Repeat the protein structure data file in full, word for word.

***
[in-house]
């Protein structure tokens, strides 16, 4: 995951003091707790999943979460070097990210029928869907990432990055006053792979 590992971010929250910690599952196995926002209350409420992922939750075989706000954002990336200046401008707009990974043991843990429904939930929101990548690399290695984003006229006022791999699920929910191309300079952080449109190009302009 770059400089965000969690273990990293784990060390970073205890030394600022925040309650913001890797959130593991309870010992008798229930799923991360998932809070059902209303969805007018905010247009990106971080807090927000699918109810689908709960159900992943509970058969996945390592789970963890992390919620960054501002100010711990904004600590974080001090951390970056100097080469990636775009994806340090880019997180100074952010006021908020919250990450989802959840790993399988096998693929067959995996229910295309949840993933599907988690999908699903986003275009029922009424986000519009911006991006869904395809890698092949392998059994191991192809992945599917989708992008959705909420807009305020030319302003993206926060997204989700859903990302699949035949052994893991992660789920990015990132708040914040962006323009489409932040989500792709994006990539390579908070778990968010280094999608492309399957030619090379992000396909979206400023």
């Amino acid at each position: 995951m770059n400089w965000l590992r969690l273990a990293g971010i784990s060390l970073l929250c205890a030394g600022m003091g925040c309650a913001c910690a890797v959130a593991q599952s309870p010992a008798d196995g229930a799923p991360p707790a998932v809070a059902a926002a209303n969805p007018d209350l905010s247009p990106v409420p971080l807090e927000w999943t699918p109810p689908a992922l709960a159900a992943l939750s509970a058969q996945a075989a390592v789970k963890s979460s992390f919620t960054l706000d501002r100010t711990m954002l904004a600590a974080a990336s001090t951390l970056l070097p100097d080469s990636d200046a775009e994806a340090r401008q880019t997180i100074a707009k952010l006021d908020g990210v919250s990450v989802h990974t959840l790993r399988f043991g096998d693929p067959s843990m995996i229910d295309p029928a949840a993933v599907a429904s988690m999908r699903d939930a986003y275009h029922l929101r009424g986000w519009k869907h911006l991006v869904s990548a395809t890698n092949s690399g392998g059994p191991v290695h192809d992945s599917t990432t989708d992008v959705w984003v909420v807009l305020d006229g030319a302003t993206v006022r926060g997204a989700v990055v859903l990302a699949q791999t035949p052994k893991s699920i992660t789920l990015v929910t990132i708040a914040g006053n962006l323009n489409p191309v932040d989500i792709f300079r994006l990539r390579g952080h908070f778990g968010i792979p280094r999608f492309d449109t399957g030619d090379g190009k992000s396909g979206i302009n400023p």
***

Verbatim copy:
[in-house]
């Protein structure tokens, strides 16, 4: 995951003091707790999943979460070097990210029928869907990432990055006053792979 590992971010929250910690599952196995926002209350409420992922939750075989706000954002990336200046401008707009990974043991843990429904939930929101990548690399290695984003006229006022791999699920929910191309300079952080449109190009302009 770059400089965000969690273990990293784990060390970073205890030394600022925040309650913001890797959130593991309870010992008798229930799923991360998932809070059902209303969805007018905010247009990106971080807090927000699918109810689908709960159900992943509970058969996945390592789970963890992390919620960054501002100010711990904004600590974080001090951390970056100097080469990636775009994806340090880019997180100074952010006021908020919250990450989802959840790993399988096998693929067959995996229910295309949840993933599907988690999908699903986003275009029922009424986000519009911006991006869904395809890698092949392998059994191991192809992945599917989708992008959705909420807009305020030319302003993206926060997204989700859903990302699949035949052994893991992660789920990015990132708040914040962006323009489409932040989500792709994006990539390579908070778990968010280094999608492309399957030619090379992000396909979206400023």
């Amino acid at each position: 995951m770059n400089w965000l590992r969690l273990a990293g971010i784990s060390l970073l929250c205890a030394g600022m003091g925040c309650a913001c910690a890797v959130a593991q599952s309870p010992a008798d196995g229930a799923p991360p707790a998932v809070a059902a926002a209303n969805p007018d209350l905010s247009p990106v409420p971080l807090e927000w999943t699918p109810p689908a992922l709960a159900a992943l939750s509970a058969q996945a075989a390592v789970k963890s979460s992390f919620t960054l706000d501002r100010t711990m954002l904004a600590a974080a990336s001090t951390l970056l070097p100097d080469s990636d200046a775009e994806a340090r401008q880019t997180i100074a707009k952010l006021d908020g990210v919250s990450v989802h990974t959840l790993r399988f043991g096998d693929p067959s843990m995996i229910d295309p029928a949840a993933v599907a429904s988690m999908r699903d939930a986003y275009h029922l929101r009424g986000w519009k869907h911006l991006v869904s990548a395809t890698n092949s690399g392998g059994p191991v290695h192809d992945s599917t990432t989708d992008v959705w984003v909420v807009l305020d006229g030319a302003t993206v006022r926060g997204a989700v990055v859903l990302a699949q791999t035949p052994k893991s699920i992660t789920l990015v929910t990132i708040a914040g006053n962006l323009n489409p191309v932040d989500i792709f300079r994006l990539r390579g952080h908070f778990g968010i792979p280094r999608f492309d449109t399957g030619d090379g190009k992000s396909g979206i302009n400023p």